Medical Liability: Comparing “Civil Law” and “Common Law”

  • André Gonçalo Dias Pereira
Reference work entry


This chapter analyzes the different approach of civil law and common law systems concerning medical liability, considering the different historic roots and court procedures. It mentions the requisites of liability for medical malpractice and informed consent and portrays the competent courts and practices. In a very broad sense, in order to get compensated, patients around the world have to prove a breach of the standard of care, causation, and damages. Concerning informed consent, the problem of undisclosed risks and liability gives rise to important differences that are briefly analyzed.


Medical Malpractice Liability Rule Medical Liability Administrative Court Legal Family 
These keywords were added by machine and not by the authors. This process is experimental and the keywords may be updated as the learning algorithm improves.


  1. 1.
    Dute J, Faure M, Koziol H, editors. No-fault compensation in the health care sector. Wien/New York: Springer; 2004.Google Scholar
  2. 2.
    Hondius E, editor. The development of medical liability, vol. 3. Cambridge: Cambridge University Press; 2010.Google Scholar
  3. 3.
    Koch BA, editor. Medical liability in Europe: a comparison of selected jurisdictions. Berlin/Boston: DeGruyter; 2011.Google Scholar
  4. 4.
    Nys H. Report on medical liability in council of Europe member states, a comparative study of the legal and factual situation in member states of the council of Europe. Strasbourg, 7 March 2005. CDCJ (2005) 3 rev1 [cdcj/docs 2005/cdcj (2005) 3rev1 e].Google Scholar
  5. 5.
    PEL, Barendrecht M, Jansen C, Loos M, Pinna A, Cascao R, van Gulijk S. Principles of European law, service contracts. Munich: Sellier European Law; 2007.Google Scholar
  6. 6.
    Pereira A. O consentimento informado na relação médico-paciente. Coimbra: Coimbra Editora; 2004.Google Scholar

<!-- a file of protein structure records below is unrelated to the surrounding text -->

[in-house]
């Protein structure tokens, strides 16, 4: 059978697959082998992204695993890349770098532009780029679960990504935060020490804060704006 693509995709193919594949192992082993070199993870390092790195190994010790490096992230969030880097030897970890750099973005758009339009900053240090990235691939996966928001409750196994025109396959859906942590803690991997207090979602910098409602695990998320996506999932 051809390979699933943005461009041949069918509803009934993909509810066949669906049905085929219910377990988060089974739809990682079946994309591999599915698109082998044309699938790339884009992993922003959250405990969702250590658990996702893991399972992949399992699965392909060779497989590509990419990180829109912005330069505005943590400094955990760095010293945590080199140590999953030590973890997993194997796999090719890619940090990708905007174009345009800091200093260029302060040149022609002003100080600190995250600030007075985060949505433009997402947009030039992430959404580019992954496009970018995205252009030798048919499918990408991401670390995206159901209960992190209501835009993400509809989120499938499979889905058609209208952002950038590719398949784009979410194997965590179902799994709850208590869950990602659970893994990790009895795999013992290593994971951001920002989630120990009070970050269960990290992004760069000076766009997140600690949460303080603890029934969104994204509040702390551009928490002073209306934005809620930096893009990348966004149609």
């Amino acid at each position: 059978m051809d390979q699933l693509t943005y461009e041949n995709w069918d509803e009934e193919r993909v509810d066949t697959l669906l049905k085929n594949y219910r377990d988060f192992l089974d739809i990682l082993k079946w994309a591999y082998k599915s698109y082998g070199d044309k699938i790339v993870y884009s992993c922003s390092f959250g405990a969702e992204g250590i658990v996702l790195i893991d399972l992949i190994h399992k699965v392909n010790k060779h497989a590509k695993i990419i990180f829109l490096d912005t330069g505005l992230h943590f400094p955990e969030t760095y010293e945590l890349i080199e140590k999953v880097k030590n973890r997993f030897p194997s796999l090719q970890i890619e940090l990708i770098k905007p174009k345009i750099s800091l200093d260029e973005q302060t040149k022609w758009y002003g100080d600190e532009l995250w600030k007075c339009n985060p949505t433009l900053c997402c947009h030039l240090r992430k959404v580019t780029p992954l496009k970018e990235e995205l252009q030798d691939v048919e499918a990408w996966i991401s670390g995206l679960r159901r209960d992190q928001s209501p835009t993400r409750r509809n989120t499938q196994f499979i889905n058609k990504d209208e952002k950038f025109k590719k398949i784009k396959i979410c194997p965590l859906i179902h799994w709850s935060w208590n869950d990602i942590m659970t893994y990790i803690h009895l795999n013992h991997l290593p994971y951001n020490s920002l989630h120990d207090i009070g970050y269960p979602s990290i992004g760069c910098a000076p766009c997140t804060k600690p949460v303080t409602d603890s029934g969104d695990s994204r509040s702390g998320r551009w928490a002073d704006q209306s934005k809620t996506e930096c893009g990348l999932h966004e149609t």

7. 7.
    Pereira A. Country report Portugal. In: Koziol H, Steininger B, editors. European tort law 2007. Wien/New York: Springer; 2008. p. 478.Google Scholar
  8. 8.
    Pinna A. Le nouveau droit français de l’obligation d’information sur les risques médicaux, lex medicinae: revista portuguesa de direito da saúde. 2004; 83.Google Scholar
  9. 9.
    Rainer JM. Europäisches privatrecht: die rechtsvergleichung. Frankfirt am Main: Peter Kamp; 2002.Google Scholar
  10. 10.
    Ribot Igualada J. La responsabilidad civil por la falta de consentimiento informado. Revista de Derecho Privado. 2007;35:29–62. Noviembre-Diziembre.Google Scholar
  11. 11.
    Sage W, Kersh R, editors. Medical malpractice and the U.S. health care system. Cambridge: Cambridge University Press; 2006.Google Scholar
  12. 12.
    Wecht CH, editor. Preparing and winning medical negligence cases. 3rd ed. New York: Juris; 2009.Google Scholar
  13. 13.
    Zweigert K, Kötz H. An introduction to comparative law. 3rd ed. Oxford: Clarendon; 1998.Google Scholar

Further Reading

  1. Amaral-Garcia R. Quantifying the economics of medical malpractice: a view from a civil law perspective. Rotterdam: Erasmus Universiteit; 2011.Google Scholar
  2. Cascão R. Prevention and compensation of treatment injury: a roadmap for reform. Den Haag: Boom Juridische uitgevers; 2005.Google Scholar
  3. Cronjé-Retief M. The legal liability of hospitals. The Hague: Kluwer Law International; 2000.Google Scholar
  4. Faure M, Koziol H, editors. Cases on medical malpractice in a comparative perspective. Wien: Springer; 2001.Google Scholar
  5. PEL, von Bar C. Non-contractual liability arising out of damage caused to another. Munich: Sellier European Law; 2009.CrossRefGoogle Scholar
  6. Rosenthal MM, Sutcliffe KM, editors. Medical error: what do we know? What do we do? San Francisco: Jossey-Bass; 2002.Google Scholar

Copyright information

© Springer-Verlag Berlin Heidelberg 2013

Authors and Affiliations

  1. 1.Centre for Biomedical Law, Faculty of LawUniversity of CoimbraCoimbraPortugal

Personalised recommendations